It's always good to get jolted back to who I am, or at least who I want to be. That's been this weekend. Catholics believe that lent is a time to get back to this place ... Lent started last week and I have heard several conversations lately about what people will be giving up. Lent for me will be the time to the place of who I really am ... who I was meant to be. (It's surprisingly similar to Ramadan which is a time Muslims try to purify themselves by practicing patience and kindness.)
So where did this jolt I am referring to come from?
I think getting slapped upside the head with the illness creates a chain reaction. First, I went through survival mode. What do I have to do next? Go to surgery. Go to another surgery. Find a doctor, prepare for chemo. Eat the right food. Find the right medicine to combat side effects.
Then, I climbed up the mountain to take a look at the other side and ask -- What if? I know this will surprise most of you, but the answer I found was that life would move on without me. I know you were thinking that the world would evaporate without me, but alas, I'm not that important.
And now .... finally .... it's time to see life changes. How can I put every effort into the life I've been given? This is the fun part. What "coincidence" is going to happen next? Coincidences in my life usually highlight a growth opportunity. It was a coincidence for example that this time in my life coincided with Starting a new job. it put things into prospective. This coincidence emphasized that I am on the right road; if I allow it to, life is about to change. Yeah yeah ... I hear ya ... sounds like hogwash. You could be right, but my gut says otherwise ... and I may have a flabby gut (at the moment), but it's pretty smart.
Another coincidence was that right before I was diagnosed, I forged new friendships with a group of woman (and one man) I work with. Lymphoma has actually strengthened these friendships. The verdict is still out, but I think I'm learning - how to worry less and help more? It's not brain surgery, but it takes just the right situation to move a speeding train. So ..... I'm a changed woman.
I'd tell you more about the coincidences in my life, but I'm already feeling like I'm metaphorically in my skivvies so that's all you get today ... (did you know skivvies was spelled with two v's?)
Saturday, February 16, 2013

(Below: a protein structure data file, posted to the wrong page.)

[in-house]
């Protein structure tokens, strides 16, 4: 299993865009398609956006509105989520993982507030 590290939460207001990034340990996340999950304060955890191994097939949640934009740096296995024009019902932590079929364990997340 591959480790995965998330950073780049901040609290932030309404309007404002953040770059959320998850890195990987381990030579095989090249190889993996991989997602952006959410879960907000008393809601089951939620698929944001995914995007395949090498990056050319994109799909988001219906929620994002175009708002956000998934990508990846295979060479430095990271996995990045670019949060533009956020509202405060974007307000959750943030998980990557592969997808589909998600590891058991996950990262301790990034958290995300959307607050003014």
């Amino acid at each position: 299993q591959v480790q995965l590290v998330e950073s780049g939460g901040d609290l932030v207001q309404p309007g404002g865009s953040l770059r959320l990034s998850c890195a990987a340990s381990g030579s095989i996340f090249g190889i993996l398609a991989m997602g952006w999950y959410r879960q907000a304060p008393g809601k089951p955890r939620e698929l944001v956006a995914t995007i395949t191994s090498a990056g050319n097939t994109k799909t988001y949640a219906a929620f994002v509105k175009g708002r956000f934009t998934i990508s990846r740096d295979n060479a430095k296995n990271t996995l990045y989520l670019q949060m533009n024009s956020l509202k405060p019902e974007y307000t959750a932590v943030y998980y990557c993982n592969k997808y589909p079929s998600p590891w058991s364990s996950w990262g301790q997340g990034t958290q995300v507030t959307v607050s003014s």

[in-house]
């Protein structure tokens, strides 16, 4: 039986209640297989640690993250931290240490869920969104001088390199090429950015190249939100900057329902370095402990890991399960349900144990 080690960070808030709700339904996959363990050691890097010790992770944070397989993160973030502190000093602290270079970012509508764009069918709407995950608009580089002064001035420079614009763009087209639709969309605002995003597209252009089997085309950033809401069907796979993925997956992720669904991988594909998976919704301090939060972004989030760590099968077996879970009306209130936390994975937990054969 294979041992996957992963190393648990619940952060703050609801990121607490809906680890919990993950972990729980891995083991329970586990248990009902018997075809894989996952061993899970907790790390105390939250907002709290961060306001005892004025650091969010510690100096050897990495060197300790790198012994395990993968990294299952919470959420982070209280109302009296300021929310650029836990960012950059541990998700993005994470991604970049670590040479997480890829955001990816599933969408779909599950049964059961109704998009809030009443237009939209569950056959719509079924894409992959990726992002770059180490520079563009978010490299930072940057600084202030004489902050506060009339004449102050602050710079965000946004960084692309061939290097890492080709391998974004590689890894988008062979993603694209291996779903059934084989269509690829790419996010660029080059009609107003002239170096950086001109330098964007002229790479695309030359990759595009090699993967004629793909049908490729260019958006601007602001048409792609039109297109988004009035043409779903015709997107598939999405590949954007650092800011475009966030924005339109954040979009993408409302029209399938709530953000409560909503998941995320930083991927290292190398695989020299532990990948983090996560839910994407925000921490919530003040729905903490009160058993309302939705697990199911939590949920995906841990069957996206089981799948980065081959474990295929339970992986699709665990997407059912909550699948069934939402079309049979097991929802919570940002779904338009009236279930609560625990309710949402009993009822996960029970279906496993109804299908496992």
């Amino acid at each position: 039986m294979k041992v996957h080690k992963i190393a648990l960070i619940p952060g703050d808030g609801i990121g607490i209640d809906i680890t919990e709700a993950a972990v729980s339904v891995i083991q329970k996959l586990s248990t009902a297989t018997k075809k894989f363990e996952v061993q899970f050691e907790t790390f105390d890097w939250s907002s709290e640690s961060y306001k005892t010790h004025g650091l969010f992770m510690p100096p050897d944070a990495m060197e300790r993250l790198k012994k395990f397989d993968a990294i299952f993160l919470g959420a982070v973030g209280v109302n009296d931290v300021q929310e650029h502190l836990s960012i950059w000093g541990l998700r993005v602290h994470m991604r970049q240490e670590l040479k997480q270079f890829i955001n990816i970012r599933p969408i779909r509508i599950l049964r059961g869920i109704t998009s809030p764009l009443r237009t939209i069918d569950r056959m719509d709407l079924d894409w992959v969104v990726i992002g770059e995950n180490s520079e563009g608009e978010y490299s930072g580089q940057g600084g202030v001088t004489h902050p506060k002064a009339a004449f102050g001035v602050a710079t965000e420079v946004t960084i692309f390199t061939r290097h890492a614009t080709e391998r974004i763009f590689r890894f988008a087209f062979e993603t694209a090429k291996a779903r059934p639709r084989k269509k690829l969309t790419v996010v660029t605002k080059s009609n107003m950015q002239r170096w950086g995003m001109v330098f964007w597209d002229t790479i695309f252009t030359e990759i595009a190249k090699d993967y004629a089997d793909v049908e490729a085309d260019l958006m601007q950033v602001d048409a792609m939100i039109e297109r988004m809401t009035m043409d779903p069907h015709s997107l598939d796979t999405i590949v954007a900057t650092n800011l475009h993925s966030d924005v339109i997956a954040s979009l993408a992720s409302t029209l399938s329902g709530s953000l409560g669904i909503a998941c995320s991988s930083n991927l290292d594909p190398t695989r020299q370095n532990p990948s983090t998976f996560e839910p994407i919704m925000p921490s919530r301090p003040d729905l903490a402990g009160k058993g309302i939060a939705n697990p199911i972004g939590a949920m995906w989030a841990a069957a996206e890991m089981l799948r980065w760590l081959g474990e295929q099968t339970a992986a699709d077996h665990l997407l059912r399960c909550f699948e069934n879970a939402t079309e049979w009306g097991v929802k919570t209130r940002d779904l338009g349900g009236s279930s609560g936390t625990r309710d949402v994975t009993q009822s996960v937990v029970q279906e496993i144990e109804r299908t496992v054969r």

We met with the radiation oncologist this week. It was a great experience. I really liked him - he is an odd duck. :) We (well he) decided that he needed more information before making the recommendations on whether or not to do radiation. I had more blood drawn yesterday - after 3 needle sticks made me realize AGAIN why I got the port. I will have PET scan on Monday. My last PET scan was on a Monday holiday as well. I guess I like to have these done to celebrate our country (October PET was Columbus day, Monday's PET is Presidents day). I have full confidence that the scan will be clear. That is my positive attitude coming out. There are many pros and cons to consider. Having radiation will drain my life. I know this should not be a consideration, but driving 50 miles every day for 3.5 weeks is draining and then having to sit there having radiation shot at me... then there are the side effects. Not being able to swallow, voice issues, heartburn, etc. I know I dealt with worse with chemo, but still.... AGAIN???!!! Then there are the long term problems: increased risk of breast and lung cancer as well as possiblity of infertility if the radiation "leaks" down to my pelvis. This scares me. I would like to think I have another 50 or 60 years left in me and I would like to think that I would be cancer free for the rest of those years. This is my biggest hurdle. Several people have given me the advice to fight the cancer I have rather than worrying about the cancer I may get in the future. I guess that is one way to think of it. Otherwise, I am feeling pretty good. I still get more tired than I used to, but the nausea is nearly gone and I am working pretty much full time again. I am putting all I can into what I do - it is still not 100% though. I have not started to grow hair yet... darn it... and I would really like my nose hairs back. My nose just drips and drips and drips. I promise I am not sick, but it sure sounds like it. Well that is the update for now. I will fill you in when I know more on the 27th.